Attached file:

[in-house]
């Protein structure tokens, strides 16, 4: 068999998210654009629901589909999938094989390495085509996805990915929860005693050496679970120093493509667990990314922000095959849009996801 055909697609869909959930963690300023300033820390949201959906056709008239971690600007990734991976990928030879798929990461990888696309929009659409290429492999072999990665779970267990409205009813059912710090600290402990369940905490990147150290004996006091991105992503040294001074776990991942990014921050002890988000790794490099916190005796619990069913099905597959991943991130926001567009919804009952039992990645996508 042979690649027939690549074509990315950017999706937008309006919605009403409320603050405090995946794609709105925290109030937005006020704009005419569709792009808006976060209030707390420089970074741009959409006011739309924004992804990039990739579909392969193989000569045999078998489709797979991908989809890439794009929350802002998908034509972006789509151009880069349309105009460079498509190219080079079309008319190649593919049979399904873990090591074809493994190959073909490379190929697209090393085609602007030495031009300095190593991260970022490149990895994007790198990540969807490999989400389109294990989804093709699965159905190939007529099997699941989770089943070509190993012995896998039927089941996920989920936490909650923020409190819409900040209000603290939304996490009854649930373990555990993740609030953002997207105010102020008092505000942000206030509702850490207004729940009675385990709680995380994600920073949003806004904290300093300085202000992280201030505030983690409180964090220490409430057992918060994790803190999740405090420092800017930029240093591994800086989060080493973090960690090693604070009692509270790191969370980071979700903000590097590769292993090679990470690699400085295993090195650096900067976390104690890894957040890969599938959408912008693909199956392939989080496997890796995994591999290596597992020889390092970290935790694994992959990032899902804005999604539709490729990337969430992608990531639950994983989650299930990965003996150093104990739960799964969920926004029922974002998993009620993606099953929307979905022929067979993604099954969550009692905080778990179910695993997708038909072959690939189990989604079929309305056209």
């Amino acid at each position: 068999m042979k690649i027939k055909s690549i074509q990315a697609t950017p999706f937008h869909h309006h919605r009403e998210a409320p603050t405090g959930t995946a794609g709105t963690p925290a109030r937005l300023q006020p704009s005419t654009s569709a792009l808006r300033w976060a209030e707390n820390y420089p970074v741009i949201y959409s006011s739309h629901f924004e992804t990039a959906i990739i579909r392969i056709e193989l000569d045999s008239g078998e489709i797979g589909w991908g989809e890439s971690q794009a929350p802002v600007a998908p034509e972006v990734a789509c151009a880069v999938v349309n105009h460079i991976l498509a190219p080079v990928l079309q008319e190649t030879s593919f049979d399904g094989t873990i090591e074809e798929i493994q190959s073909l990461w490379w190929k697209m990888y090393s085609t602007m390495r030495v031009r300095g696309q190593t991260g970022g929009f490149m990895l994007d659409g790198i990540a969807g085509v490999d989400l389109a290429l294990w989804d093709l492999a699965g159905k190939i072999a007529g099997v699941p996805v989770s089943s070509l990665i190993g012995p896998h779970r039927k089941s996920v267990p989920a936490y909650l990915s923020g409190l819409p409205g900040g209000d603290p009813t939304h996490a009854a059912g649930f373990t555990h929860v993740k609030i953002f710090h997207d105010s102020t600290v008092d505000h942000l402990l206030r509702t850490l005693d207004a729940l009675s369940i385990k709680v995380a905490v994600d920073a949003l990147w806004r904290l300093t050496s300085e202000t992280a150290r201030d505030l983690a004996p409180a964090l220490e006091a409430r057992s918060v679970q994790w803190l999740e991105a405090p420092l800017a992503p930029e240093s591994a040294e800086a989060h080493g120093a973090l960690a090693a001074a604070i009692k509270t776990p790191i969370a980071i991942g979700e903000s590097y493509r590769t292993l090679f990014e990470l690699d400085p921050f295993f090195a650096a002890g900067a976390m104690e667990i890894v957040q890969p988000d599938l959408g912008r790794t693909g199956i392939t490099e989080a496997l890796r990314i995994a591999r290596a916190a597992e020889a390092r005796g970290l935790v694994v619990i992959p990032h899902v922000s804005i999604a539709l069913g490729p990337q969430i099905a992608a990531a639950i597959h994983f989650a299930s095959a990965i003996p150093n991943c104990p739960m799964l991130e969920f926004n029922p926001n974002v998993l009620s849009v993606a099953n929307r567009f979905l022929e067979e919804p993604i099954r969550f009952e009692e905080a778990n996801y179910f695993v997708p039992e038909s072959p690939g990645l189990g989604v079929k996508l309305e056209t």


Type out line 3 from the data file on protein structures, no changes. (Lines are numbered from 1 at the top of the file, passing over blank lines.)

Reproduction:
């Amino acid at each position: 068999m042979k690649i027939k055909s690549i074509q990315a697609t950017p999706f937008h869909h309006h919605r009403e998210a409320p603050t405090g959930t995946a794609g709105t963690p925290a109030r937005l300023q006020p704009s005419t654009s569709a792009l808006r300033w976060a209030e707390n820390y420089p970074v741009i949201y959409s006011s739309h629901f924004e992804t990039a959906i990739i579909r392969i056709e193989l000569d045999s008239g078998e489709i797979g589909w991908g989809e890439s971690q794009a929350p802002v600007a998908p034509e972006v990734a789509c151009a880069v999938v349309n105009h460079i991976l498509a190219p080079v990928l079309q008319e190649t030879s593919f049979d399904g094989t873990i090591e074809e798929i493994q190959s073909l990461w490379w190929k697209m990888y090393s085609t602007m390495r030495v031009r300095g696309q190593t991260g970022g929009f490149m990895l994007d659409g790198i990540a969807g085509v490999d989400l389109a290429l294990w989804d093709l492999a699965g159905k190939i072999a007529g099997v699941p996805v989770s089943s070509l990665i190993g012995p896998h779970r039927k089941s996920v267990p989920a936490y909650l990915s923020g409190l819409p409205g900040g209000d603290p009813t939304h996490a009854a059912g649930f373990t555990h929860v993740k609030i953002f710090h997207d105010s102020t600290v008092d505000h942000l402990l206030r509702t850490l005693d207004a729940l009675s369940i385990k709680v995380a905490v994600d920073a949003l990147w806004r904290l300093t050496s300085e202000t992280a150290r201030d505030l983690a004996p409180a964090l220490e006091a409430r057992s918060v679970q994790w803190l999740e991105a405090p420092l800017a992503p930029e240093s591994a040294e800086a989060h080493g120093a973090l960690a090693a001074a604070i009692k509270t776990p790191i969370a980071i991942g979700e903000s590097y493509r590769t292993l090679f990014e990470l690699d400085p921050f295993f090195a650096a002890g900067a976390m104690e667990i890894v957040q890969p988000d599938l959408g912008r790794t693909g199956i392939t490099e989080a496997l890796r990314i995994a591999r290596a916190a597992e020889a390092r005796g970290l935790v694994v619990i992959p990032h899902v922000s804005i999604a539709l069913g490729p990337q969430i099905a992608a990531a639950i597959h994983f989650a299930s095959a990965i003996p150093n991943c104990p739960m799964l991130e969920f926004n029922p926001n974002v998993l009620s849009v993606a099953n929307r567009f979905l022929e067979e919804p993604i099954r969550f009952e009692e905080a778990n996801y179910f695993v997708p039992e038909s072959p690939g990645l189990g989604v079929k996508l309305e056209t």